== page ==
Mt. Airy’s rock star, Timothy Showalter, rocks out at the Mercury Lounge in New York City.

Mt. Airy’s rock star, Timothy Showalter, rocks out at the Mercury Lounge in New York City.

by Len Lear

Timothy Showalter, a Mt. Airy resident, may not be a household name, but in the world of rock music, his star has definitely been rising as he has been playing bigger and bigger music venues and touring the country almost non-stop.

But Showalter, 32, who resembles Rock icon Bob Seger (“Old-Time Rock ‘n’ Roll Music”), has run into more detours than a trip through Pennsylvania, one of which almost cost him his life.

After high school in Goshen, Indiana, where he grew up, Showalter moved to Pennsylvania briefly, then returned to Indiana to marry his high-school sweetheart. While Showalter was on tour, however, that relationship fell apart, and Timothy moved back to Wilkes-Barre in 2003 to take a job teaching second grade. A couple months later, however, he came home to find his house burned down. Showalter spent his nights in hotels and on park benches with a borrowed guitar while working at an orthodox Jewish day school.

Despite the turmoil, he was able to find inspiration to continue writing music that would later be released. In 2010, Showalter married again and moved to Philadelphia. On Christmas Day in 2013, however, Showalter and his wife, Sue, were driving back to Philadelphia from Indiana after visiting his parents when they hit a patch of ice and crashed into two semi trucks. Showalter suffered a concussion and broke every rib on his right side.

“We were only 15 minutes away from my parents’ house, just starting the 13-hour drive to Philly,” recalled Timothy. “My wife was driving. We hit a patch of ice on the turnpike, back tires spinning. The car made a 360-degree turn and wound up in the opposite lane.

“We were hit by two semi trucks going 70 miles per hour. It was bad as you can do it and not die. I do not remember any of it. Woke up in hospital. I had a concussion and all my ribs broken on the right side. The doctor said I may get my memory back of that incident.

“We had no wallets or ID when I woke up, but a nurse knew my dad. There are not too many men with tattoos and long hair in Goshen, a rural area, so I sort of stood out. The area is so rural that the hospital has a horse and buggy rigging for Amish people.”

One thing the near-fatal accident did not destroy was Timothy’s sense of humor. “I figured it was time for a new car anyway,” he mused. “The doctor said things would suck for six months, and that’s exactly how long it took to recover. I am OK now, though.”

Showalter always wanted to be a musician. Since he was a kid, he played music to unwind, and he has always been a touring musician as an adult, even when he was still in college. He played bars, basements, any place that would have him.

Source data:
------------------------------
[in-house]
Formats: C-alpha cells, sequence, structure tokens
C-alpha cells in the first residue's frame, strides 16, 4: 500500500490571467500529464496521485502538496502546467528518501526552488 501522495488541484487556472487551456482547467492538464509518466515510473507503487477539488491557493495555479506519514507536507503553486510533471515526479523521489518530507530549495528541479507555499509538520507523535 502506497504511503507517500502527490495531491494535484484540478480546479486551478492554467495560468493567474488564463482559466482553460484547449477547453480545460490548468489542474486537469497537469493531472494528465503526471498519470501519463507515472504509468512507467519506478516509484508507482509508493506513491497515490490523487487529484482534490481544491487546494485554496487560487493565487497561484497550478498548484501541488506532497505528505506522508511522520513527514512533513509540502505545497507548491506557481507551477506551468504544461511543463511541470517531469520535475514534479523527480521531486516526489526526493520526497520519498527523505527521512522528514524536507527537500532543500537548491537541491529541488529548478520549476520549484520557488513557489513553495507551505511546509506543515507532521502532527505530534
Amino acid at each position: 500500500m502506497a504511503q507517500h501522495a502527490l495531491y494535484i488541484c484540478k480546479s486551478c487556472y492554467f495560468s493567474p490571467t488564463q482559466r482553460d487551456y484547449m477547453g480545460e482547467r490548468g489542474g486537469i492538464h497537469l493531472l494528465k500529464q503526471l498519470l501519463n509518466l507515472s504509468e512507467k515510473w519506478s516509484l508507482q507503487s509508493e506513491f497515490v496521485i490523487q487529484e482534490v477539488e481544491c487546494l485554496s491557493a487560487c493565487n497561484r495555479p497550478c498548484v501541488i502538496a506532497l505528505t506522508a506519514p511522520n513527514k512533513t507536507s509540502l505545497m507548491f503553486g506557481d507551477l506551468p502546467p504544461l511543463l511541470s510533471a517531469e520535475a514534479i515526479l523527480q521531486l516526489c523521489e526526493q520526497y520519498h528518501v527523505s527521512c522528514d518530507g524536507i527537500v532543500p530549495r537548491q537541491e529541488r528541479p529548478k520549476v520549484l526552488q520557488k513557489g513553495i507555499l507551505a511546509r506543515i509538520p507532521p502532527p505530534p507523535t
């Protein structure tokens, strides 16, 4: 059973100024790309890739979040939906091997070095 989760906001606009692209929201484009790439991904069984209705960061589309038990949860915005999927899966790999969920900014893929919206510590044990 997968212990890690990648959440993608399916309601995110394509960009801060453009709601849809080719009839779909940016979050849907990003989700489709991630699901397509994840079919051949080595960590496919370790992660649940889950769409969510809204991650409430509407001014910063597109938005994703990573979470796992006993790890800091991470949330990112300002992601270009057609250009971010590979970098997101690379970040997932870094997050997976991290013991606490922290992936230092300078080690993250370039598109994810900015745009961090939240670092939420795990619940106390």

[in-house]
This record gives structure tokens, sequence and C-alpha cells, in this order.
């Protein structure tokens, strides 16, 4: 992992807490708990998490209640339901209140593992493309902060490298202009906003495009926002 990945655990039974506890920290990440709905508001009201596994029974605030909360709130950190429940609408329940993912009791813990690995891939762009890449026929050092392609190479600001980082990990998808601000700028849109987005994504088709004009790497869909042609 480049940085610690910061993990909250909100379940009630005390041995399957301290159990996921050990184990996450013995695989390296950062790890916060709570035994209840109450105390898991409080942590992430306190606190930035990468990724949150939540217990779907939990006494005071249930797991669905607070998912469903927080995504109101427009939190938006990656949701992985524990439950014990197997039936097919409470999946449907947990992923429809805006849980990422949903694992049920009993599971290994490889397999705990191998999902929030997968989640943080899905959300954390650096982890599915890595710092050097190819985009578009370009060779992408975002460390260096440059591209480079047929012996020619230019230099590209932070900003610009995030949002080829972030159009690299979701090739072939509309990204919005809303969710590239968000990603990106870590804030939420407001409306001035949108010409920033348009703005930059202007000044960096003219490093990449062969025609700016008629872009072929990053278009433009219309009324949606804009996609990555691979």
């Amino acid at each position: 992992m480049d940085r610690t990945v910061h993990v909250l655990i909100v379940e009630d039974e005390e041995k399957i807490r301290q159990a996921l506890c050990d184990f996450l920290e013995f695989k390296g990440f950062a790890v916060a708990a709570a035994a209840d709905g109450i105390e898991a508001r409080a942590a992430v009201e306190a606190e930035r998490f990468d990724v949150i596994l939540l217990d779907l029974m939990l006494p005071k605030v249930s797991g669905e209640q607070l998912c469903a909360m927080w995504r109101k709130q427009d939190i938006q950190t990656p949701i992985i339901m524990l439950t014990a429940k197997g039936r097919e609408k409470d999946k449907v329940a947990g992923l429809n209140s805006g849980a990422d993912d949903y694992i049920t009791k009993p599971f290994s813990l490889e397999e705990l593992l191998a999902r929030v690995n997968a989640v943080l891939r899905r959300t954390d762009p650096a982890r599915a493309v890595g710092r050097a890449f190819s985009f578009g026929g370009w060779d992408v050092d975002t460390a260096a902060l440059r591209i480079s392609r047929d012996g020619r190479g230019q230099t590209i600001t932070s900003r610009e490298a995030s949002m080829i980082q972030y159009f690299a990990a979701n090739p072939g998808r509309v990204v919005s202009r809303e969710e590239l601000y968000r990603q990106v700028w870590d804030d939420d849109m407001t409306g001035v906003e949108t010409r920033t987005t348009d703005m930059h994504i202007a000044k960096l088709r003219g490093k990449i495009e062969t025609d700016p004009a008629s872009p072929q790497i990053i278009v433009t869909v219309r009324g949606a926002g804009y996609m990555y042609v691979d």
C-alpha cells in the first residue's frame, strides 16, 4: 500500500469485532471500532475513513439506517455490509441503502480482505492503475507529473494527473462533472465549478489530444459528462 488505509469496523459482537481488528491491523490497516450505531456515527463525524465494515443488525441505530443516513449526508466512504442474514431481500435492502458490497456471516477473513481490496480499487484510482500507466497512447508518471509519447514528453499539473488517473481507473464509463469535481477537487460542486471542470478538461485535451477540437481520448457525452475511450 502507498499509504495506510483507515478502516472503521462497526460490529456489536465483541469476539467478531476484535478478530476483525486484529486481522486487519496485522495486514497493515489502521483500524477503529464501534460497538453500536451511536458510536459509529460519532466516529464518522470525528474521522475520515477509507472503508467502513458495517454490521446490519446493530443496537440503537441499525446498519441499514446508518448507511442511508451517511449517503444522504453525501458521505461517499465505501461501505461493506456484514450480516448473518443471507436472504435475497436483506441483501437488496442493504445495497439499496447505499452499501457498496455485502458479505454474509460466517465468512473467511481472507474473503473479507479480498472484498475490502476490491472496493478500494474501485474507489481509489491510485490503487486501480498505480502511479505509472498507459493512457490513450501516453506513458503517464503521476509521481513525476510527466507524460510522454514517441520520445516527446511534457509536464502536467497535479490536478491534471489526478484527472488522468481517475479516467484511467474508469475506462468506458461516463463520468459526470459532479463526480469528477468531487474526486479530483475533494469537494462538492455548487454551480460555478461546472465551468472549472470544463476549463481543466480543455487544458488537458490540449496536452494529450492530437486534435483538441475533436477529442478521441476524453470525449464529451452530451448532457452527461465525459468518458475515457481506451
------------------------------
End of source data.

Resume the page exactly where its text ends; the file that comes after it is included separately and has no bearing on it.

Last year was huge for Timothy and his four-man band (including him), Strand of Oaks. They sold more records than in the previous nine years combined. They played at some major Philly venues such as Johnny Brenda’s and at Union Transfer in early December for 900 people.

The name Strand of Oaks came from joking around in college. “We looked up scientific groupings in the dictionary, and ‘Stand of Oaks’ was one of the names,” said Timothy. “We have definitely been busy. I was only home in Mt. Airy for one month in 2014.”

By a remarkable coincidence, Strand of Oaks had already written and recorded an album called “Heal” before his car accident. “The album is about trying to get over your problems. It fits. If this story was made into a Hollywood movie, viewers would say it had to be fiction. But it really happened. What doesn’t kill you makes you stronger.”

According to a review in the Philadelphia Inquirer on Sunday, Dec. 14, 2014, “Timothy Showalter’s creativity breakthrough (on ‘Heal,’ on Dead Oceans label) rocks out with passion and fights through the pain with winning, seize-the-day sincerity.”

Timothy and his band will do the festival circuit starting in March all over Europe and America. “I don’t know anything else,” he said. “I just keep trying to make the music and the shows better. The more you work on your craft, people can sense it. My career has done much better the harder I work. I don’t need my ego fed. I don’t give a crap about what is in fashion. I just love to share my music with people.”

Timothy originally came to the Philadelphia area to attend Eastern U. in Radnor, but he only lasted one semester. For years he went back and forth from Indiana to Philly, but he has lived in Mt. Airy since 2009.

“I like living in the city but not near center city,” he said. “It is a great escape up here. There are so many arteries to get into the park. I spend a lot of time wandering around in the park with my headphones up on the rocks. People probably think I am an artist or a homeless guy.”

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  • Gemini

    I first heard Timothy and his band, Strand of Oaks, on WXPN and also saw them on one of the late night talk shows. Good music!